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[SYDNEY] The Australian and New Zealand dollars hopped to their highest in more than two weeks on Thursday, as a round of profit-taking curbed the US dollar, while a run of upbeat data on the global economy underpinned commodity prices.
A survey on China's services sector showed activity sped to a 17-month high in December, echoing strength in a range of surveys from Europe and the United States.
The Aussie dollar was flat at US$0.7285, having rallied 0.9 per cent overnight as its US counterpart retreated broadly. Chart resistance lay just ahead at US$0.7299, with support around US$0.7240/50.
Dealers said the US dollar had enjoyed a strong run in the last couple of months and the market was heavily long on the currency, leaving it vulnerable to a sudden pullback on very little news.
Indeed, minutes of the Federal Reserve's last policy meeting out on Wednesday should actually have been bullish for the currency given they showed many policymakers saw a risk they might have to raise interest rates faster to head off inflation.
The Aussie also drew direct support from recent strength in prices for its main commodities, notably iron ore and coal.
The Reserve Bank of Australia's index of commodity prices out this week showed it surged 9.3 per cent in December, from the previous month, to be up almost 40 per cent on a year earlier.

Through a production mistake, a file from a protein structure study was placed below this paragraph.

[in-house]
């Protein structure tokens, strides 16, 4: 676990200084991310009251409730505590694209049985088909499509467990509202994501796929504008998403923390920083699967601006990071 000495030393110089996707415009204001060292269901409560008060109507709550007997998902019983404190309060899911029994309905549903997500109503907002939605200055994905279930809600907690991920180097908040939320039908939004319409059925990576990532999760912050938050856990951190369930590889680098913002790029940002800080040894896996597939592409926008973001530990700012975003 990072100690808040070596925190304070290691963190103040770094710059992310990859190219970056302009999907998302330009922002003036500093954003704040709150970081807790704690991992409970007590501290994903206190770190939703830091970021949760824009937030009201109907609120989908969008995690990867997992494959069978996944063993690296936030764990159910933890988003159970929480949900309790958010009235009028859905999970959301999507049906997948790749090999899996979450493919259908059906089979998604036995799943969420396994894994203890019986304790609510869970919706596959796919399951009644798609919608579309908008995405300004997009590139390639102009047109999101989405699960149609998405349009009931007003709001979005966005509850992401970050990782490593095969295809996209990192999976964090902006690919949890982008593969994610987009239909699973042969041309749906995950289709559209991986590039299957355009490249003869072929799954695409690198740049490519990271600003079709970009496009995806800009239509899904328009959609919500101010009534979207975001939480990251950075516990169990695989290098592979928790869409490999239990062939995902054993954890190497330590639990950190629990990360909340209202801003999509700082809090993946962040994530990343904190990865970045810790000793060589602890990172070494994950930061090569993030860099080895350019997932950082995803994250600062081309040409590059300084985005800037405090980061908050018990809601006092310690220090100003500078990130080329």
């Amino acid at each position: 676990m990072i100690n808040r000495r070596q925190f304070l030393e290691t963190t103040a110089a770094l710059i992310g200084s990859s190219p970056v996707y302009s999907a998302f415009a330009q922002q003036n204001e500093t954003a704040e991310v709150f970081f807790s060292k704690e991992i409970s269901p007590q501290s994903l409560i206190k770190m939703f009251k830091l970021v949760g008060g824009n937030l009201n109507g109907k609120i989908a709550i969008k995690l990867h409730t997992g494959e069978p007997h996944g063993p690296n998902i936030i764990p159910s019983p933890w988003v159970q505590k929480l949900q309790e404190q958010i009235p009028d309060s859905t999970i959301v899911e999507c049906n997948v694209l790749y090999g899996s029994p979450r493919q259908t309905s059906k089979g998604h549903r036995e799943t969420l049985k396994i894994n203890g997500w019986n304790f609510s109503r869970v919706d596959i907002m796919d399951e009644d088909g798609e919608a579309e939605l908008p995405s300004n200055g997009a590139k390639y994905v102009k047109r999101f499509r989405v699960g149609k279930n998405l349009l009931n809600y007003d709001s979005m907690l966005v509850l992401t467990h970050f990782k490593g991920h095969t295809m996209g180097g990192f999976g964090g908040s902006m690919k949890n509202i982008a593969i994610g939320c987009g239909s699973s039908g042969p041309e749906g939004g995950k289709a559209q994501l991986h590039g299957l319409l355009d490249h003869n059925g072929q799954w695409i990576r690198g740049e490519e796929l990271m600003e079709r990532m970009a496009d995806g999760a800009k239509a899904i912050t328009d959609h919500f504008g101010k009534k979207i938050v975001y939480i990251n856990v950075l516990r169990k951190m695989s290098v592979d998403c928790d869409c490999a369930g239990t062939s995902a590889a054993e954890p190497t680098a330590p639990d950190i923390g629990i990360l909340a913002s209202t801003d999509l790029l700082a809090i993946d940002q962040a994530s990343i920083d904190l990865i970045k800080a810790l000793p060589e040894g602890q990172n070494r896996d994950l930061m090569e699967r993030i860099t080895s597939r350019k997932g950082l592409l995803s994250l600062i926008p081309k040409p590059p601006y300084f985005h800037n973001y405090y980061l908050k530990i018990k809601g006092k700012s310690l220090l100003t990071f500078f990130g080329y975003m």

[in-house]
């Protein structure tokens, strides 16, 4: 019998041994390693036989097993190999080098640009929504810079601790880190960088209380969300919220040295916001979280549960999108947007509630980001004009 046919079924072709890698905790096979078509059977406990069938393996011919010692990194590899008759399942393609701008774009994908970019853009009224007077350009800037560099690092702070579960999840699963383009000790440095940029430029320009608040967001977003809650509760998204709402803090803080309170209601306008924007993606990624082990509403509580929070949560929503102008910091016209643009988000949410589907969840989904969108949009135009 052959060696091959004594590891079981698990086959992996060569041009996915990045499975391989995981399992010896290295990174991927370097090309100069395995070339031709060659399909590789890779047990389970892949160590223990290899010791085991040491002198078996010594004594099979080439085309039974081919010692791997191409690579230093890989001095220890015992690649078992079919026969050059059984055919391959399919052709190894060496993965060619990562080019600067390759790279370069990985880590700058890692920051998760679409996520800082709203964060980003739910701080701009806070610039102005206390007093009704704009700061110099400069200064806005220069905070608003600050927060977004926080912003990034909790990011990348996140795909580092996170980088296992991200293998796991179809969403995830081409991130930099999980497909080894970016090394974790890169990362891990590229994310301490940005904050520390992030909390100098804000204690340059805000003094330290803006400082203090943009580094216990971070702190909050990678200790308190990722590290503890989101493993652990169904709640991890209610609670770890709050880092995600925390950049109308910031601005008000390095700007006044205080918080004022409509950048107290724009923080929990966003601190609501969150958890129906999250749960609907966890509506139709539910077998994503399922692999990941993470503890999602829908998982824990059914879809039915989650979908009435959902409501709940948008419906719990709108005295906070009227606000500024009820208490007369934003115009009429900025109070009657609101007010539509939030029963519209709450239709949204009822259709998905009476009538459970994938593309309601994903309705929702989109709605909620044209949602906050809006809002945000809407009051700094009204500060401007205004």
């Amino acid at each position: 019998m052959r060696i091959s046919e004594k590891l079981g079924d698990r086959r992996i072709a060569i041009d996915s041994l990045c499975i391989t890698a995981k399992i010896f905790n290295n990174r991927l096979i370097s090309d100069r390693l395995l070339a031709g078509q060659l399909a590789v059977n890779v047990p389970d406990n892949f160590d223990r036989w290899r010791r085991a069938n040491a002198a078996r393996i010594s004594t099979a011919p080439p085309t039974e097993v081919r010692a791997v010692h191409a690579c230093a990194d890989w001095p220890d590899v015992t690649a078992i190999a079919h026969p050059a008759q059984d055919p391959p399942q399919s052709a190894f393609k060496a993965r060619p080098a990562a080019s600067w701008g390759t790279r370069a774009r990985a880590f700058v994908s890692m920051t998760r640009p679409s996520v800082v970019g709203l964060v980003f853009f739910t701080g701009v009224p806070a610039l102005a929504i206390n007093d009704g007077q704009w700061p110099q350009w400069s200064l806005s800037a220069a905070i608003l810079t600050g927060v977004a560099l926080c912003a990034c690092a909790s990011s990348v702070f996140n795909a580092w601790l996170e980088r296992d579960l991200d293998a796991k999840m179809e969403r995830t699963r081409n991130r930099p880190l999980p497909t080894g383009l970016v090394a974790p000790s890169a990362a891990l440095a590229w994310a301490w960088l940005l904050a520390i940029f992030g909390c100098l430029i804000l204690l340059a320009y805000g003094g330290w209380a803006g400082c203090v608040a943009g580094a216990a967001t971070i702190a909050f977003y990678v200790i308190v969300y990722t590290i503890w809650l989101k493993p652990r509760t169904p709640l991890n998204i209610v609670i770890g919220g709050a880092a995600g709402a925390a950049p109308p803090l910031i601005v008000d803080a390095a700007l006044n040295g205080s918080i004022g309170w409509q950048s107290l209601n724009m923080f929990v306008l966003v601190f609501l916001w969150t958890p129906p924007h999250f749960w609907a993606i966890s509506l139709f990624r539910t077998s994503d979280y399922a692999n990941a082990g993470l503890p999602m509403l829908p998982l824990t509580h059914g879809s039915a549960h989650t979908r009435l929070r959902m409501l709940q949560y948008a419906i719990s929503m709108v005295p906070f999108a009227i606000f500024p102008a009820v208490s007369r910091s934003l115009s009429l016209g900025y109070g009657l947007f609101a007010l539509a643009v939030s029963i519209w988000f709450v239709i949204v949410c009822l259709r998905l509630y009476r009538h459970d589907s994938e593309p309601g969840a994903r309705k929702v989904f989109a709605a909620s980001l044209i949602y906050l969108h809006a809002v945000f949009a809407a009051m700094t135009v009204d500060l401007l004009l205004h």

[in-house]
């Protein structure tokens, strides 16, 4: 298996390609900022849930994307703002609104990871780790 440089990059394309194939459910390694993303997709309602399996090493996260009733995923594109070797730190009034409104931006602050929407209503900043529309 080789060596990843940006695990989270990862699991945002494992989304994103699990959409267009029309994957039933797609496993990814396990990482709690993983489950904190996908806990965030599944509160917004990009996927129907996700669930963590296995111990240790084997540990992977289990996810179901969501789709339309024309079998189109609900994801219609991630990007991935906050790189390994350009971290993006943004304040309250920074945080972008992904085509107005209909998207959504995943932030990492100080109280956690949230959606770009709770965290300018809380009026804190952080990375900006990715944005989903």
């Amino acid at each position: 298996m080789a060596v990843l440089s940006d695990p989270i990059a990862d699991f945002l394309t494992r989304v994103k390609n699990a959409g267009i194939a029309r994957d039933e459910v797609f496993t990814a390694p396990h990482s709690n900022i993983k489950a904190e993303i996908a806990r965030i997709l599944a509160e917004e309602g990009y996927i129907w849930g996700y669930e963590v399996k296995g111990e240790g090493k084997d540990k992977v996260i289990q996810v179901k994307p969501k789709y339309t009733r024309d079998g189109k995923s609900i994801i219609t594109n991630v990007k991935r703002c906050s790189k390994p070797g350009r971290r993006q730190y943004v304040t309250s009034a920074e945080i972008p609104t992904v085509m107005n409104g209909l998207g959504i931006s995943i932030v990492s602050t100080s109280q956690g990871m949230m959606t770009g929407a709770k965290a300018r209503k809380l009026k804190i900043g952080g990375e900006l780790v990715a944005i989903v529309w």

The index for bulk commodities alone was up 85 per cent on Dec 2015, a windfall for export revenues, mining profits and tax receipts.
The New Zealand dollar was holding at US$0.6977 having climbed 0.8 per cent overnight, but faces tough chart resistance in the US$0.7000/7006 zone.
A dearth of domestic data has seen it track to the whims of the US currency in recent days. The next major release is not until Jan 26 when the consumer price index for the December quarter is released.
The country's central bank holds its next policy meeting on Feb 9 and is considered certain to keep rates at 1.75 per cent, with the market wagering it will remain there for much of the coming year.
New Zealand government bonds rose in price for a second session, with yields falling as much as eight basis points at the longer end.
Australian government bond futures also firmed, with the three-year bond contract up three ticks at 97.970. The 10-year contract added 4.5 ticks to 97.2150.